The Pamphlet Collection of Sir Robert Stout: Volume 67
In the month of January last I took a series of soundings of Taupo Lake, the details of which are shown on the map accompanying my report. The lake covers an area of 154,680 acres; its greatest length, from Tapuaeharuru to Waihi, is 24 miles 70 chains; its greatest width, from Waihaha Bay to the mouth of the Hinemaiai River, is sixteen miles and a half. The result of the soundings shows that the lake has an almost level bed, the average depth being 65 fathoms, and the greatest depth, at a point nearly in the centre, being 89 fathoms. Only in one place was shallow water found at any considerable distance from the shore: this point is the reef about three miles to the north of the Motutaiko Island, where the rock is covered by only 7ft. of water.
Motutaiko Island is one of the most interesting features of Lake Taupo. It is formed of a column of rhyolitic lava, ascending perpendicularly from the bottom of the lake to a height of 600ft., half of it being below the water, and the upper half covered with stunted timber and scrub. Its construction points to the probability that it is the neck of lava which filled an old volcanic vent, and it was probably surrounded by a cone of loose ejecta, which have been worn away by denudation, and now cover the floor of the lake. To the north-east of Motutaiko Island, and extending northwards from near the mouth of the Hinemaiai River along the shore for a distance of three miles, is a ledge running about two miles out into the lake; this ledge is covered by only from two to three fathoms of water, and at its edge the depth suddenly increases to over 30 fathoms. All along this ledge are lying large totara snags, many of them protruding above the water, and they seem to be in a good state of preservation. The Maoris have no knowledge as to how they came there, nor have they any tradition of a change taking place in the formation of the shore: it is more than probable that they were deposited by a slip occurring on the high land of the shore, at a time when the surface was covered with forest. A landslip on such a scale would scarcely have happened since the Natives have inhabited the district without their retaining some account of it, and it therefore seems probable that the timber has been lying there for four hundred years or more.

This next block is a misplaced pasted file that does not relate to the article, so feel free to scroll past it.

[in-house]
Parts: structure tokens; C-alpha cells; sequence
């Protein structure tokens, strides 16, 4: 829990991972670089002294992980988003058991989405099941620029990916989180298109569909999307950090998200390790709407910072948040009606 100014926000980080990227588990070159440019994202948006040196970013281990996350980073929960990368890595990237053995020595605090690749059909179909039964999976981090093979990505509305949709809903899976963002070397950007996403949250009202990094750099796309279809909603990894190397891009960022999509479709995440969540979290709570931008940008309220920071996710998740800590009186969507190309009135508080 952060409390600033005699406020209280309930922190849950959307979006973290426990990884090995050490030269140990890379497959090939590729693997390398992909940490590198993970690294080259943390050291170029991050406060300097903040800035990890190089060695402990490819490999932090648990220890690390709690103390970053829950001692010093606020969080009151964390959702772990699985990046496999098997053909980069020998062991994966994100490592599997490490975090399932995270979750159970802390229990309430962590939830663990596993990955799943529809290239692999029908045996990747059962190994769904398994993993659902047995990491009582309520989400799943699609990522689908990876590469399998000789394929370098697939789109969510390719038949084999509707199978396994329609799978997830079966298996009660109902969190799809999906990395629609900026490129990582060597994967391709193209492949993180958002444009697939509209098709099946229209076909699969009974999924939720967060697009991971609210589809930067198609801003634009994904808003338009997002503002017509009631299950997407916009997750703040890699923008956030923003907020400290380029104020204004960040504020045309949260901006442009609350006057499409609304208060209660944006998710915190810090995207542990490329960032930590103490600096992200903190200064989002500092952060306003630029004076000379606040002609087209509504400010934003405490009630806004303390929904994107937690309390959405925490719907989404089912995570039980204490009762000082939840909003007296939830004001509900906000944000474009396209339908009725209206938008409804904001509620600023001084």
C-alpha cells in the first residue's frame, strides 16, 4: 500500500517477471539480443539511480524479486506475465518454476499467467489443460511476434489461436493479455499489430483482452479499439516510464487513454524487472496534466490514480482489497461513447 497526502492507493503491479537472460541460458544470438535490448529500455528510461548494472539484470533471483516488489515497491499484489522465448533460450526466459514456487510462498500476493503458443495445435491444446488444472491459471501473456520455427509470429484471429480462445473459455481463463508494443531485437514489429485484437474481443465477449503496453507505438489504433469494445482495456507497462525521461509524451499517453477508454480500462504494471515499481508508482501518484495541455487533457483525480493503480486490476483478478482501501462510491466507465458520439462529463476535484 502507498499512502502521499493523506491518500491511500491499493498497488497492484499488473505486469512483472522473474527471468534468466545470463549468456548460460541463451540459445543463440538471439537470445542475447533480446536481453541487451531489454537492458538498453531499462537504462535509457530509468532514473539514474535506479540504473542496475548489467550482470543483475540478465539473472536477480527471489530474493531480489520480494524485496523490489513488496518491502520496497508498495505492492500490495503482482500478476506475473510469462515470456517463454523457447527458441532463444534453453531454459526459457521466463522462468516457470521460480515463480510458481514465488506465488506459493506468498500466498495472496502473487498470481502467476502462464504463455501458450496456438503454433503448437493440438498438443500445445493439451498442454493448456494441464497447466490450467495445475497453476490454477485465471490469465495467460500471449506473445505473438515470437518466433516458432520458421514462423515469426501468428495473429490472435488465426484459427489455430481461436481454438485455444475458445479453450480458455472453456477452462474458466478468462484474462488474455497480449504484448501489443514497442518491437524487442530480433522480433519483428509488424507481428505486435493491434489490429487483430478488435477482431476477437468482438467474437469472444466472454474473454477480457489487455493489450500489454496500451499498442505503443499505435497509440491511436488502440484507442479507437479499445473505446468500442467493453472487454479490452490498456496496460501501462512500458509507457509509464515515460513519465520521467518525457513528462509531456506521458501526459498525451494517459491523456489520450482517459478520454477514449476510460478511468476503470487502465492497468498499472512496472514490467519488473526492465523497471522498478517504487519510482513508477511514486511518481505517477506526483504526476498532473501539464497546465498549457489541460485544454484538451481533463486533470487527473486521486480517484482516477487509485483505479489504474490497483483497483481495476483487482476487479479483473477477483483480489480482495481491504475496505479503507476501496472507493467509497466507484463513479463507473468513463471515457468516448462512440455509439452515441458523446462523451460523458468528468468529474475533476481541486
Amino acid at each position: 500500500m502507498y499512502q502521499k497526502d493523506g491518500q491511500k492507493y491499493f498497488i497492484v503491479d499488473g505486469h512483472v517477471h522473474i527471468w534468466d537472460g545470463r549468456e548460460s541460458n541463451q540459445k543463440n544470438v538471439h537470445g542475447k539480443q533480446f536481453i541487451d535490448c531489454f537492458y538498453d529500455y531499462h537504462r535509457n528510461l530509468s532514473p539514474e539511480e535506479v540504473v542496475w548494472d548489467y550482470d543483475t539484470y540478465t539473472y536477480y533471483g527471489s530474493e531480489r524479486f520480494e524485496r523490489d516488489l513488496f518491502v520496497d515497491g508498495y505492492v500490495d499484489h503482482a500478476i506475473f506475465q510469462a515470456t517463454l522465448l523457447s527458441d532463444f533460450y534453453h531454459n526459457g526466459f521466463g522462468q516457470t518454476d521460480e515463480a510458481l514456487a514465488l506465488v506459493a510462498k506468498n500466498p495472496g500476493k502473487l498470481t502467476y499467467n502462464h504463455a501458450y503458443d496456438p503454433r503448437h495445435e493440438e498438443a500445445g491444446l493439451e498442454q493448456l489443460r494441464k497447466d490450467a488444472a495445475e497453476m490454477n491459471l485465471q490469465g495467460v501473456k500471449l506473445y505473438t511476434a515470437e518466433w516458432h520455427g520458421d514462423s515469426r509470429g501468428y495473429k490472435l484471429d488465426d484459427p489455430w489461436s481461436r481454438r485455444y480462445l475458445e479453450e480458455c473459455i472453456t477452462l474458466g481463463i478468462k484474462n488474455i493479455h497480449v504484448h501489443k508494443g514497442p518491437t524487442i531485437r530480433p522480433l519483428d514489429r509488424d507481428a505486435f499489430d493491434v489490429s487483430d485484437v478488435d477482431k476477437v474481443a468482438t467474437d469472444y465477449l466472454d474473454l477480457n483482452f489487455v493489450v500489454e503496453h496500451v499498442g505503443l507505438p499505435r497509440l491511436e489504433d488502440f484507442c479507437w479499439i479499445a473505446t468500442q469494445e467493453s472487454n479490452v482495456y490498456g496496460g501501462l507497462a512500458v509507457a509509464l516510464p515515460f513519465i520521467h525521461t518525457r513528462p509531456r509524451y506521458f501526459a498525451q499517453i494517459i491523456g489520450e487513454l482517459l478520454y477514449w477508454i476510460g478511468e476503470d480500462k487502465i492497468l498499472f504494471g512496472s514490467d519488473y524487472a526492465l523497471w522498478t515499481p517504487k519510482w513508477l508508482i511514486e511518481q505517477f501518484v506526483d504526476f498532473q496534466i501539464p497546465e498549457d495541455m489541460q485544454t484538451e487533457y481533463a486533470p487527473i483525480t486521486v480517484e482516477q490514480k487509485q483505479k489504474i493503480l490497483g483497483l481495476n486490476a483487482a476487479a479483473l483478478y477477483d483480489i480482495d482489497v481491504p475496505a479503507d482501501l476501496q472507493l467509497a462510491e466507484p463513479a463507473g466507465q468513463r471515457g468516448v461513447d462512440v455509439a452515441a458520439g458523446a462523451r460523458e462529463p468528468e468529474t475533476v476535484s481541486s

The evil spirit, or taniwha, of Taupo Lake, called Horomatangi, is said by the Natives to inhabit a cave in the reef which lies to the north-east of Motutaiko Island. They say that when a canoe approached the reef, Horomatangi lashed the water into foam, throwing up pumice and stones, and creating such a disturbance that the page 81 canoes were frequently capsized. Another interesting legend in connection with the reef was told to me by Te Heuheu. He said that a totara log possessing great mana or power floated in the neighbourhood; sometimes it lay near Horomatangi reef, and sometimes it appeared with its end resting on the shore of the lake. It had worn for itself a passage through the snags from the shore to the reef; it would lie for days touching the shore, and then suddenly depart, and travel through the clear passage to Horomatangi, a distance of nearly two miles. An elderly Native assured me that, when a young man, in a journey from Tapuaeharuru to Motutere, he had sat on the log to rest as it lay on the shore of the lake; on returning in a day or two after he saw it floating far out on the lake on its way to Horomatangi. When the mission church was built at Motutere, the missionaries induced the Natives to use the log in the building of the church: the Native who dragged it out of the water died soon after, and all those who assisted in carrying it to the site of the church, or preparing it for the building, also died within a short time after. The movements of this log—which, no doubt, were considerably exaggerated—may be due to the current of the Hinemaiai Stream, which passes slowly through the lake, being deflected in the direction of Horomatangi's reef by the ledge on which the submerged timber lies; the log would thus be carried out by the current, which extends to the reef, where it might remain till a westerly or a north-westerly wind drove it back against the light current of the river, until it again reached its former position on the shore.